Wild cherries are in abundance right now here on the farm, and I’ve been scratching my head into how i could incorporate these into a savoury pie for my weekly pop up restaurant - Mash up Sundays at The Waiting Room. Being wild, the cherries do vastly vary in sweetness, so do have a taste and add a little more sugar if necessary!
Cherries are usually a natural partner to duck, but i thought i’d give venison a try as I had some muntjac front legs in the freezer. Front legs are usually the last cut to be used as they are the most sinewy, so I often dismiss them as difficult to cook with. In fact these were probably the best cut to use this dish, a long slow braise in stock, resulted in a melt in the mouth texture.
This dish is really comforting and autumnal, its very rich and goes perfectly with a creamy polenta mash and dark iron rich greens. Smokey, sweet and delicious!
If you’re reading this and your’e thinking; hang on chocolate with venison… surely not! Be adventurous, the Mexicans have been using chocolate in savoury dishes for years, trust me it works well in enhancing the stew.
COOKS NOTE: Use the highest percentage of dark chocolate (80% cocoa minumum) you can get your hands on, certainly not bournville!
If you prefer get ahead and do this the evening before.
Cover the venison in stock till completely submerged, add all flavourings and slowly bring to a rapid simmer. Lower to a gentle simmer, cover and cook for 2 and a half – 3 and a half hours, till very tender, almost falling off the bone.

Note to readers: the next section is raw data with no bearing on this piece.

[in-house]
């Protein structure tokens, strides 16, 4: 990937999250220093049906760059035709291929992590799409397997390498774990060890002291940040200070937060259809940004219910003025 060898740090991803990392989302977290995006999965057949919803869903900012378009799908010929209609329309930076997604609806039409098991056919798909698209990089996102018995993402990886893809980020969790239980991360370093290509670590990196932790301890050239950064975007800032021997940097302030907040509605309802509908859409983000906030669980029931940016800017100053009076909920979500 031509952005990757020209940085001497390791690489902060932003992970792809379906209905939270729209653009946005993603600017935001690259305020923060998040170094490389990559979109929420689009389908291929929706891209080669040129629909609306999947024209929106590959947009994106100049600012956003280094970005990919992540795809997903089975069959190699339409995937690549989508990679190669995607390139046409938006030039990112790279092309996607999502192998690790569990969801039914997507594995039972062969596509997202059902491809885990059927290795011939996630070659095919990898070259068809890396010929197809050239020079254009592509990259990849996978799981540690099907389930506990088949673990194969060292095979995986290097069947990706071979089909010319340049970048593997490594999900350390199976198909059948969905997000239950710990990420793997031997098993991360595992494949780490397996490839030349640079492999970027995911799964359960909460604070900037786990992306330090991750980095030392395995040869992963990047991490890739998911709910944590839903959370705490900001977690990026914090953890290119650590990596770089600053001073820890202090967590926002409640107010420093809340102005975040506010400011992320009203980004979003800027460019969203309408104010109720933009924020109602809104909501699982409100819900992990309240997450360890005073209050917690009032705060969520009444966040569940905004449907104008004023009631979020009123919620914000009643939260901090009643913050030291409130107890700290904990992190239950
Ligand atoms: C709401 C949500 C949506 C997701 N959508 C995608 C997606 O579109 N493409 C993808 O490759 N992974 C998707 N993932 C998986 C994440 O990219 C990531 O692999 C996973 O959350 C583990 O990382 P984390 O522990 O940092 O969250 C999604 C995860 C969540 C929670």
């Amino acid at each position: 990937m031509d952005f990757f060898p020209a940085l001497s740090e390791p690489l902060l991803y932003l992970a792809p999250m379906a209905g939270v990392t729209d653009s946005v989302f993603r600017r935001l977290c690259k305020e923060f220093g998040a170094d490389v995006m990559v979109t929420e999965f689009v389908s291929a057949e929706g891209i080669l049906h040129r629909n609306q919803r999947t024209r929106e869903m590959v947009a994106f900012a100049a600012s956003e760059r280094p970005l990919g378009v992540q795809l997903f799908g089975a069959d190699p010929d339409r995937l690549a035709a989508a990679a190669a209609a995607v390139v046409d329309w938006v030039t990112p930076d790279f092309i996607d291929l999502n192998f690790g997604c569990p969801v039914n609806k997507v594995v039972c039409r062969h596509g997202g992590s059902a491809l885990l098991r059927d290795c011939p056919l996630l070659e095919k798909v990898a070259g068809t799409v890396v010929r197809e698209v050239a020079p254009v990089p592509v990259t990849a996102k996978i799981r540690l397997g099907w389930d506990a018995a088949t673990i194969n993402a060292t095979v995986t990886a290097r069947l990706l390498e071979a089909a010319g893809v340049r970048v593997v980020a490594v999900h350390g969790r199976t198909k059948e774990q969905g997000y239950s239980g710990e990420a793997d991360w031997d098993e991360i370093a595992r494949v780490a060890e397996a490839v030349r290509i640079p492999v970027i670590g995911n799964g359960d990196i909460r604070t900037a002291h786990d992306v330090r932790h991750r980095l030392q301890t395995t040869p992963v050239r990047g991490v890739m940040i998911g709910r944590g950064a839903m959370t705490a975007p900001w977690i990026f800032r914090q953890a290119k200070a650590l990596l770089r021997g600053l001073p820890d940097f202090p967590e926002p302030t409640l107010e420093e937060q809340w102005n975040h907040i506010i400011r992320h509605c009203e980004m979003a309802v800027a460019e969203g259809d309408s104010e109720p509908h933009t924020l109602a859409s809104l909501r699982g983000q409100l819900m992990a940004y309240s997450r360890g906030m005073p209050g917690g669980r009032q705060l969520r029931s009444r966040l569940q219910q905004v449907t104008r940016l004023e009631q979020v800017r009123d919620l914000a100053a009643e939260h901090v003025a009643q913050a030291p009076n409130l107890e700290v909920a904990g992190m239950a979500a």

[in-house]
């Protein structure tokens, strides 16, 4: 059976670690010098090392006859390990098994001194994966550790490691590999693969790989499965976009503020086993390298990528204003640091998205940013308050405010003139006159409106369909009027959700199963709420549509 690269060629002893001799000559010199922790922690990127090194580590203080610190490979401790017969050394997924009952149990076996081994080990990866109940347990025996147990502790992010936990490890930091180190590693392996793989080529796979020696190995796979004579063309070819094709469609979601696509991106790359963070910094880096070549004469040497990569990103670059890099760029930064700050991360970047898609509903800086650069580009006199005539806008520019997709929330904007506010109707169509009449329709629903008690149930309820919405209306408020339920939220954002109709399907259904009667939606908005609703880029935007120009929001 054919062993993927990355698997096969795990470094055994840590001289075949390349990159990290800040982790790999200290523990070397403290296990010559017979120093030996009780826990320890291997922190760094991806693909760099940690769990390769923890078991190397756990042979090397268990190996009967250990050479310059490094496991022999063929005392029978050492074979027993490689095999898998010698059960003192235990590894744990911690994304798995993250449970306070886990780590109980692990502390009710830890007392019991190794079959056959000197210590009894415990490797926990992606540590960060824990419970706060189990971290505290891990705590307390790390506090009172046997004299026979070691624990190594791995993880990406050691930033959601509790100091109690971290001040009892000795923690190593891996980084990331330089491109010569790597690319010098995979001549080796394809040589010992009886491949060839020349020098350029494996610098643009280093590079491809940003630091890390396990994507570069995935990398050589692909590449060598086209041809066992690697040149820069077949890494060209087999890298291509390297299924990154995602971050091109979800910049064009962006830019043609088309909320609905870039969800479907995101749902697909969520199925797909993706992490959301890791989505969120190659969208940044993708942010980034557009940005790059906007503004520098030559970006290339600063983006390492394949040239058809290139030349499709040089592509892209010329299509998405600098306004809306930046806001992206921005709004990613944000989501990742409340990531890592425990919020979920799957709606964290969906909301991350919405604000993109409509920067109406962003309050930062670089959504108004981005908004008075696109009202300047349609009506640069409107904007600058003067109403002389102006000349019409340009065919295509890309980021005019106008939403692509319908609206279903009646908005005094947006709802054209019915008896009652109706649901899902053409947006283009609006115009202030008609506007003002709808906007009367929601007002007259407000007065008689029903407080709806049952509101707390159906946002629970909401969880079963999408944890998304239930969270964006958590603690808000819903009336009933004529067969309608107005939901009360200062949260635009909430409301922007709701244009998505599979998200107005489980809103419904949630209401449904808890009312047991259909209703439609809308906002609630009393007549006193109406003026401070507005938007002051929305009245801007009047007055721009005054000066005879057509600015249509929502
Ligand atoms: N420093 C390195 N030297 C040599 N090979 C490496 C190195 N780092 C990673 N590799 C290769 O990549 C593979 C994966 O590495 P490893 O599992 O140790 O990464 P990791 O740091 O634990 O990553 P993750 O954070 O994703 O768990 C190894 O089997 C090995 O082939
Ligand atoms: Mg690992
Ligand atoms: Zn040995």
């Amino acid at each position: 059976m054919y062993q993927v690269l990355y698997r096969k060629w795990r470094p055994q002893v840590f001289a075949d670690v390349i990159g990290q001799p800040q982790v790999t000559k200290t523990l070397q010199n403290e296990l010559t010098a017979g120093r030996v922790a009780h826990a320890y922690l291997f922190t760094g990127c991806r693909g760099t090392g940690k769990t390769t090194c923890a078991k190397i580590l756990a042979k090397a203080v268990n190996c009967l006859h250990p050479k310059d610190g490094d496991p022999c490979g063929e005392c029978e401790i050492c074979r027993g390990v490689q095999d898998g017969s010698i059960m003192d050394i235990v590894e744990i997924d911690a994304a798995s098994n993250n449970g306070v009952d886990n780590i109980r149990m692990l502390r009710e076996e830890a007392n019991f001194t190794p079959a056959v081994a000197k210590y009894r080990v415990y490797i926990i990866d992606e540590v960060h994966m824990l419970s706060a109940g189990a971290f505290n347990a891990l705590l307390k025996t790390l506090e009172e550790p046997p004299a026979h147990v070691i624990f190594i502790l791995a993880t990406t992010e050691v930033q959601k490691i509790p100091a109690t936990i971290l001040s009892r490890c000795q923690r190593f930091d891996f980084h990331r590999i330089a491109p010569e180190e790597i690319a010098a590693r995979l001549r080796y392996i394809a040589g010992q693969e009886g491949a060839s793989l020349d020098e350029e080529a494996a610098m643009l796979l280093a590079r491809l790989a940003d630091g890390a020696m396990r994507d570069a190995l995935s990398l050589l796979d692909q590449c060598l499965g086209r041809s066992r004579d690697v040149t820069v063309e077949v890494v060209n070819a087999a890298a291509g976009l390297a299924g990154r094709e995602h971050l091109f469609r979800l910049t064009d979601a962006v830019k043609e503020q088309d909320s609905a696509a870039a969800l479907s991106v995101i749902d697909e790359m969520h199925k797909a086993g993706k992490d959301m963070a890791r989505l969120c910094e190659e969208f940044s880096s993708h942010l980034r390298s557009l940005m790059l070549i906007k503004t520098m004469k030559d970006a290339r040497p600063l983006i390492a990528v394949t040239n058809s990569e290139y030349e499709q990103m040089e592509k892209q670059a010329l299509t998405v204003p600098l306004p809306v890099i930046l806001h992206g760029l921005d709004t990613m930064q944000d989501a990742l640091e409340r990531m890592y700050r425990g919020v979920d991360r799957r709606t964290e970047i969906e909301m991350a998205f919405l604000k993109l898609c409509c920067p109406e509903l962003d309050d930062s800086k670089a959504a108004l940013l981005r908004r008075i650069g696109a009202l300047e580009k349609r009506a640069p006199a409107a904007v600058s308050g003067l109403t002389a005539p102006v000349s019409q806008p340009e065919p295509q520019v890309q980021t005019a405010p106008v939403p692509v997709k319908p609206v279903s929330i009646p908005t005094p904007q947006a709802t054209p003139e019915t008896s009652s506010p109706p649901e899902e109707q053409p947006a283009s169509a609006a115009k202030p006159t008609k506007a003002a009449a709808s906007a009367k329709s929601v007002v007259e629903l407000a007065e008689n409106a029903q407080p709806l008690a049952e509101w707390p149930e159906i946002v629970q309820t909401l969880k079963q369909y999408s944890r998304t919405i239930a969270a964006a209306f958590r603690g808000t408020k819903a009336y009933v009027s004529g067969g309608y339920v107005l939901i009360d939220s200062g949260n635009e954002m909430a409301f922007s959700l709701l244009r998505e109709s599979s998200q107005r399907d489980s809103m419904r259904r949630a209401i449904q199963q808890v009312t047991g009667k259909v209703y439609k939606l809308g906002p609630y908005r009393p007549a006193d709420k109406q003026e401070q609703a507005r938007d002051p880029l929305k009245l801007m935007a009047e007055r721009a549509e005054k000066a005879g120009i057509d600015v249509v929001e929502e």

Flake the meat into a bowl and set aside.
Sauté the bacon in olive oil, set aside on a plate. Sauté the onion for 15 minutes, add the garlic and fry for a few more minutes.
Add the allspice and cinnamon, then the flour, stir in well. Add the remaining vegetables.
Pour in the wine, and simmer for a few minutes to evaporate off the alcohol.
Add the orange juice,vinegar, herbs, anchovies, chocolate, 2 tsp sugar and return the bacon to the pan. Season with a good pinch of sea salt and grinding of black pepper.
Simmer for at least an hour or until the till vegetables are tender. Add a splash of stock if it gets dry. Add the flaked venison and cook for a further 15 minutes.
The most important stage is to taste. Does it need more seasoning or sugar? If so add a tsp at a time, taste and add accordingly.
Serve with polenta mash, or creamy mashed potatoes. If you’re feeling flash add a shard of blue cheese puff pastry, a posher alternative to a traditional pastry lid (see below).
Unroll pastry, and lay flat onto a lined baking sheet.
Crumble blue cheese and shave parmesan cheese on top of the pastry.
Bake at 180c for 20-25 mins till golden.
Allow to cool slightly, cut into triangles.